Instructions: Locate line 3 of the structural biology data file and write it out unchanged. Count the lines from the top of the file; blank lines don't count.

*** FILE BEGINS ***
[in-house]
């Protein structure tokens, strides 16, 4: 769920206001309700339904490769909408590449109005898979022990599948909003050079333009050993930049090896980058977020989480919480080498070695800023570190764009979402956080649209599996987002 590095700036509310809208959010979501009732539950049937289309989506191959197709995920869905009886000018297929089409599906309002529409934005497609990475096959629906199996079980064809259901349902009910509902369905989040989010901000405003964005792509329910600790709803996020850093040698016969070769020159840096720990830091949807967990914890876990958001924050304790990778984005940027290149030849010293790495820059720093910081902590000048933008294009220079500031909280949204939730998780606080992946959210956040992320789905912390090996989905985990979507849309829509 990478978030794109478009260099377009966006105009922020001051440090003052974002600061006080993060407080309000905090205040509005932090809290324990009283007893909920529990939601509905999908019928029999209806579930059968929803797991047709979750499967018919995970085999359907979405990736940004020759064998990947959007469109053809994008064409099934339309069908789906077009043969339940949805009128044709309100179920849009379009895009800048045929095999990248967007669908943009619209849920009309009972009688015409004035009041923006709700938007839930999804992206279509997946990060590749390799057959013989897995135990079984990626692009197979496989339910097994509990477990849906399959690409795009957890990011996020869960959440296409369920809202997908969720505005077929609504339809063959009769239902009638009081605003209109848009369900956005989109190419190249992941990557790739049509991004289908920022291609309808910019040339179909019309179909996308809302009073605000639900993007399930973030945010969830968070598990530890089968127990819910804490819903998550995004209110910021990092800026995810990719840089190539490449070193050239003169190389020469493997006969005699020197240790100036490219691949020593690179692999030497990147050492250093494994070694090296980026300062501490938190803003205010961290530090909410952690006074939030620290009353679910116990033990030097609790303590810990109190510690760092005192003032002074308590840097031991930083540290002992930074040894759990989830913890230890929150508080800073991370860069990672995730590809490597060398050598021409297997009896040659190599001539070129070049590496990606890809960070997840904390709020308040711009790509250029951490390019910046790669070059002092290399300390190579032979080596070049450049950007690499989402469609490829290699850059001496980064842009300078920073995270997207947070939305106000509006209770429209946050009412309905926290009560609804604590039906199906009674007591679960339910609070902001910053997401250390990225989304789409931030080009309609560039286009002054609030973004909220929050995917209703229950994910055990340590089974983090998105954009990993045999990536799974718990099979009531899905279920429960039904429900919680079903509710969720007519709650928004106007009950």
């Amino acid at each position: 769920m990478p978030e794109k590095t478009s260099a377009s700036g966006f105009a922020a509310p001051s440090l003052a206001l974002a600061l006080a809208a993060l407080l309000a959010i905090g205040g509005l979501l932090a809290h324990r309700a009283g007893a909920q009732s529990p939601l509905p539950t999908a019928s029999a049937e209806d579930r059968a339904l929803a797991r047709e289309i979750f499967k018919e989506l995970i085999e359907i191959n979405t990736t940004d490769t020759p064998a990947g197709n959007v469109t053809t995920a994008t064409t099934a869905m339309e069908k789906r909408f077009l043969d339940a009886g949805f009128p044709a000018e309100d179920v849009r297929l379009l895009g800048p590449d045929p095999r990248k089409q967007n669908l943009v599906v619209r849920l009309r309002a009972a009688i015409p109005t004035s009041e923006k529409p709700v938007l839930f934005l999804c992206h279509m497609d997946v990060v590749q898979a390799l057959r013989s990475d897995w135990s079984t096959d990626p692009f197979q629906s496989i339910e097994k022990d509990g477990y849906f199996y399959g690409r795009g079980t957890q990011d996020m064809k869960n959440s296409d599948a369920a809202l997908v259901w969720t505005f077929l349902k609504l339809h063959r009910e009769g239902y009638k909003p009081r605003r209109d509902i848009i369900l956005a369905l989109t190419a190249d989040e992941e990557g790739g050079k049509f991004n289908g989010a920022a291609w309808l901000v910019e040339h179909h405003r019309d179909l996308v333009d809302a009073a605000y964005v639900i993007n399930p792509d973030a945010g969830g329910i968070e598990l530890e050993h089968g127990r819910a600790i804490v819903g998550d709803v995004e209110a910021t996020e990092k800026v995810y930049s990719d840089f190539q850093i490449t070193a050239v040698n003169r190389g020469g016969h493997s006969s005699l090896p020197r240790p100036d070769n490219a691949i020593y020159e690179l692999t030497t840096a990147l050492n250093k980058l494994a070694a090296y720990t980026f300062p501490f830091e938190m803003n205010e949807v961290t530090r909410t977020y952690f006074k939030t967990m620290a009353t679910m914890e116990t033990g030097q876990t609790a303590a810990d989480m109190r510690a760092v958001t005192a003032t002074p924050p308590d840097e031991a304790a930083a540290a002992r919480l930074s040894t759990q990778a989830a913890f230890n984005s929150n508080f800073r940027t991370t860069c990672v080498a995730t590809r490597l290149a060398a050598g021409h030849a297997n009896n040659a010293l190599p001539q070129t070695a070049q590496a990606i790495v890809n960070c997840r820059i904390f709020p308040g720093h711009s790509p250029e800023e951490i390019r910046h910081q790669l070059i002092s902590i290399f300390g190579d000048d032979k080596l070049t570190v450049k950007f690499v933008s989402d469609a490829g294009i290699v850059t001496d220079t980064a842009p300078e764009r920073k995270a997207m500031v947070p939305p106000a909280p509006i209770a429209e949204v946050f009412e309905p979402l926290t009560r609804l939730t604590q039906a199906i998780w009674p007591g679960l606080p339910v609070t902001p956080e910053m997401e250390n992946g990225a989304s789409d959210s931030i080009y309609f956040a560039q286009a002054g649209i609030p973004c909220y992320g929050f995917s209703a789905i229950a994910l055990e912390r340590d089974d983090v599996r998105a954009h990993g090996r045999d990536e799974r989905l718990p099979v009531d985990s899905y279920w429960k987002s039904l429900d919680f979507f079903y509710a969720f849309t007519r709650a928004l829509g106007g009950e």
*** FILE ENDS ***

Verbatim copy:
């Amino acid at each position: 769920m990478p978030e794109k590095t478009s260099a377009s700036g966006f105009a922020a509310p001051s440090l003052a206001l974002a600061l006080a809208a993060l407080l309000a959010i905090g205040g509005l979501l932090a809290h324990r309700a009283g007893a909920q009732s529990p939601l509905p539950t999908a019928s029999a049937e209806d579930r059968a339904l929803a797991r047709e289309i979750f499967k018919e989506l995970i085999e359907i191959n979405t990736t940004d490769t020759p064998a990947g197709n959007v469109t053809t995920a994008t064409t099934a869905m339309e069908k789906r909408f077009l043969d339940a009886g949805f009128p044709a000018e309100d179920v849009r297929l379009l895009g800048p590449d045929p095999r990248k089409q967007n669908l943009v599906v619209r849920l009309r309002a009972a009688i015409p109005t004035s009041e923006k529409p709700v938007l839930f934005l999804c992206h279509m497609d997946v990060v590749q898979a390799l057959r013989s990475d897995w135990s079984t096959d990626p692009f197979q629906s496989i339910e097994k022990d509990g477990y849906f199996y399959g690409r795009g079980t957890q990011d996020m064809k869960n959440s296409d599948a369920a809202l997908v259901w969720t505005f077929l349902k609504l339809h063959r009910e009769g239902y009638k909003p009081r605003r209109d509902i848009i369900l956005a369905l989109t190419a190249d989040e992941e990557g790739g050079k049509f991004n289908g989010a920022a291609w309808l901000v910019e040339h179909h405003r019309d179909l996308v333009d809302a009073a605000y964005v639900i993007n399930p792509d973030a945010g969830g329910i968070e598990l530890e050993h089968g127990r819910a600790i804490v819903g998550d709803v995004e209110a910021t996020e990092k800026v995810y930049s990719d840089f190539q850093i490449t070193a050239v040698n003169r190389g020469g016969h493997s006969s005699l090896p020197r240790p100036d070769n490219a691949i020593y020159e690179l692999t030497t840096a990147l050492n250093k980058l494994a070694a090296y720990t980026f300062p501490f830091e938190m803003n205010e949807v961290t530090r909410t977020y952690f006074k939030t967990m620290a009353t679910m914890e116990t033990g030097q876990t609790a303590a810990d989480m109190r510690a760092v958001t005192a003032t002074p924050p308590d840097e031991a304790a930083a540290a002992r919480l930074s040894t759990q990778a989830a913890f230890n984005s929150n508080f800073r940027t991370t860069c990672v080498a995730t590809r490597l290149a060398a050598g021409h030849a297997n009896n040659a010293l190599p001539q070129t070695a070049q590496a990606i790495v890809n960070c997840r820059i904390f709020p308040g720093h711009s790509p250029e800023e951490i390019r910046h910081q790669l070059i002092s902590i290399f300390g190579d000048d032979k080596l070049t570190v450049k950007f690499v933008s989402d469609a490829g294009i290699v850059t001496d220079t980064a842009p300078e764009r920073k995270a997207m500031v947070p939305p106000a909280p509006i209770a429209e949204v946050f009412e309905p979402l926290t009560r609804l939730t604590q039906a199906i998780w009674p007591g679960l606080p339910v609070t902001p956080e910053m997401e250390n992946g990225a989304s789409d959210s931030i080009y309609f956040a560039q286009a002054g649209i609030p973004c909220y992320g929050f995917s209703a789905i229950a994910l055990e912390r340590d089974d983090v599996r998105a954009h990993g090996r045999d990536e799974r989905l718990p099979v009531d985990s899905y279920w429960k987002s039904l429900d919680f979507f079903y509710a969720f849309t007519r709650a928004l829509g106007g009950e």